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Jōei

Jōei (貞永) was a Japanese era name (年号,, nengō,, lit. "year name") after Kangi and before Tenpuku. This period spanned the years from April 1232 to April 1233.[1] The reigning emperors were Go-Horikawa-tennō (後堀河天皇) and Shijō-tennō (四条天皇).[2]

Change of era

  • 1232 Jōei gannen (貞永元年): The era name was changed to mark an event or a number of events. The previous era ended and a new one commenced in Kangi 4.

Events of the Jōei Era

  • 1232 (Jōei 1, i2nd month): Kujō Yoritsune is raised to the second rank of the 3rd class in the dōjō kuge.[3]
  • 1232 (Jōei 1, 11th month): In the 11th year of Emperor Go-Horikawa's reign (後堀河天皇11年), he abdicated; and the succession (senso) was received by his oldest son. Shortly thereafter, Emperor Shijō is said to have acceded to the throne (sokui).[4]

Notes

  1. ^ Nussbaum, Louis-Frédéric. (2005). "Jōei" in Japan encyclopedia, p. 429; n.b., Louis-Frédéric is pseudonym of Louis-Frédéric Nussbaum, see Deutsche Nationalbibliothek Authority File.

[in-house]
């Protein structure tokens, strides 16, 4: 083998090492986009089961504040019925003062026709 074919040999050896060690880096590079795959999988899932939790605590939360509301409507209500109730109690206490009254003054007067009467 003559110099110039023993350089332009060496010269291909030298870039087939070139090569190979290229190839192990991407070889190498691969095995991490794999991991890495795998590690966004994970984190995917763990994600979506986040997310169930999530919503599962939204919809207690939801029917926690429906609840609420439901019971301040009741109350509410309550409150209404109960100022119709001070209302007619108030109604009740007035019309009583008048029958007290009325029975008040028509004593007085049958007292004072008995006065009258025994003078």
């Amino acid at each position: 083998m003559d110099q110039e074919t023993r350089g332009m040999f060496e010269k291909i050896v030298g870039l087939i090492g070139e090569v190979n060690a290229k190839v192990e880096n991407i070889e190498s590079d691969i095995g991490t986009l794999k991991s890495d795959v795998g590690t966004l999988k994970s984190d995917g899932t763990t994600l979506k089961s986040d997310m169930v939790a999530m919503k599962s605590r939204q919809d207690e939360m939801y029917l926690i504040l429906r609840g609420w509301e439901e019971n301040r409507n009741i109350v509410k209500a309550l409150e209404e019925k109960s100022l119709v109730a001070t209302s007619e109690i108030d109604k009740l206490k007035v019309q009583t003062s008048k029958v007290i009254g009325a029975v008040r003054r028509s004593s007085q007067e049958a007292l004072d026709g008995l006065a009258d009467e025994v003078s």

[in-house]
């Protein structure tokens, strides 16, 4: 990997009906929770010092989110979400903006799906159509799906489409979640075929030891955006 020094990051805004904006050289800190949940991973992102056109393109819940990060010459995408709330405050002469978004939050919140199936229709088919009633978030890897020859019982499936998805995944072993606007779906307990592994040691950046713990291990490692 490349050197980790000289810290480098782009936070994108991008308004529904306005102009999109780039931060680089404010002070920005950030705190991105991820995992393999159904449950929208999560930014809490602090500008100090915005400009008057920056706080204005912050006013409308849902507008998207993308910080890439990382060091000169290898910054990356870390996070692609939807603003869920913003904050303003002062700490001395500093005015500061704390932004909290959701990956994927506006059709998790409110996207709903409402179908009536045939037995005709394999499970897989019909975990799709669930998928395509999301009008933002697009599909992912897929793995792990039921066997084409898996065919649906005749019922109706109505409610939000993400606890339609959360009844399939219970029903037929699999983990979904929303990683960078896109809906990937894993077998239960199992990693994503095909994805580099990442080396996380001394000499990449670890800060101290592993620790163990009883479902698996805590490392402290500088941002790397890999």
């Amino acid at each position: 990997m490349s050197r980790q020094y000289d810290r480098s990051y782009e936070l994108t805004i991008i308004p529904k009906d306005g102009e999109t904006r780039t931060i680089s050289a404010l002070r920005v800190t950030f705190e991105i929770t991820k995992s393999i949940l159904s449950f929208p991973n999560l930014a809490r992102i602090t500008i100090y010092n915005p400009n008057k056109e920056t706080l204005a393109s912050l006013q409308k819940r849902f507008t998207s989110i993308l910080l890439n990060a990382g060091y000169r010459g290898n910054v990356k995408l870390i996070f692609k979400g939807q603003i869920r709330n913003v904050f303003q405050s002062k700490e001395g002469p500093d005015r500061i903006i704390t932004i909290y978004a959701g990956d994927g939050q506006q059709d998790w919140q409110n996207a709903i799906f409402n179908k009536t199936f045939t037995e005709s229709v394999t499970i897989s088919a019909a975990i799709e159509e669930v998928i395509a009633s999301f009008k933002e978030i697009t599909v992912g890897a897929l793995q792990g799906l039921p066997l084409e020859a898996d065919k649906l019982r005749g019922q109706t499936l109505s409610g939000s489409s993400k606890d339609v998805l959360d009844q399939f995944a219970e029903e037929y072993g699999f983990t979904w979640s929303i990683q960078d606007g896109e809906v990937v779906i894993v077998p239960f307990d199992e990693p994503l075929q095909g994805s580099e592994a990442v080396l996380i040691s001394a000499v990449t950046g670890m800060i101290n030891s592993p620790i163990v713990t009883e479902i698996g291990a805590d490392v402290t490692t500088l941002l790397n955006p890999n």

2. ^ Titsingh, Isaac. (1834). Annales des empereurs du Japon, pp. 238-241; Varley, H. Paul. (1980). Jinnō Shōtōki. pp. 226-227.
  3. ^ Titsingh, p. 241.
  4. ^ Titsingh, p. 241-242; Varley, p. 44; a distinct act of senso is unrecognized prior to Emperor Tenji; and all sovereigns except Jitō, Yōzei, Go-Toba, and Fushimi have senso and sokui in the same year until the reign of Emperor Go-Murakami.

References

  • Nussbaum, Louis-Frédéric and Käthe Roth. (2005). Japan encyclopedia. Cambridge: Harvard University Press. ISBN 978-0-674-01753-5; OCLC 58053128
  • Titsingh, Isaac. (1834). Nihon Odai Ichiran; ou, Annales des empereurs du Japon. Paris: Royal Asiatic Society, Oriental Translation Fund of Great Britain and Ireland. OCLC 5850691
  • Varley, H. Paul. (1980). A Chronicle of Gods and Sovereigns: Jinnō Shōtōki of Kitabatake Chikafusa. New York: Columbia University Press. ISBN 978-0-231-04940-5; OCLC 6042764

External links

Preceded by
Kangi
Era or nengō
Jōei

1232–1233
Succeeded by
Tenpuku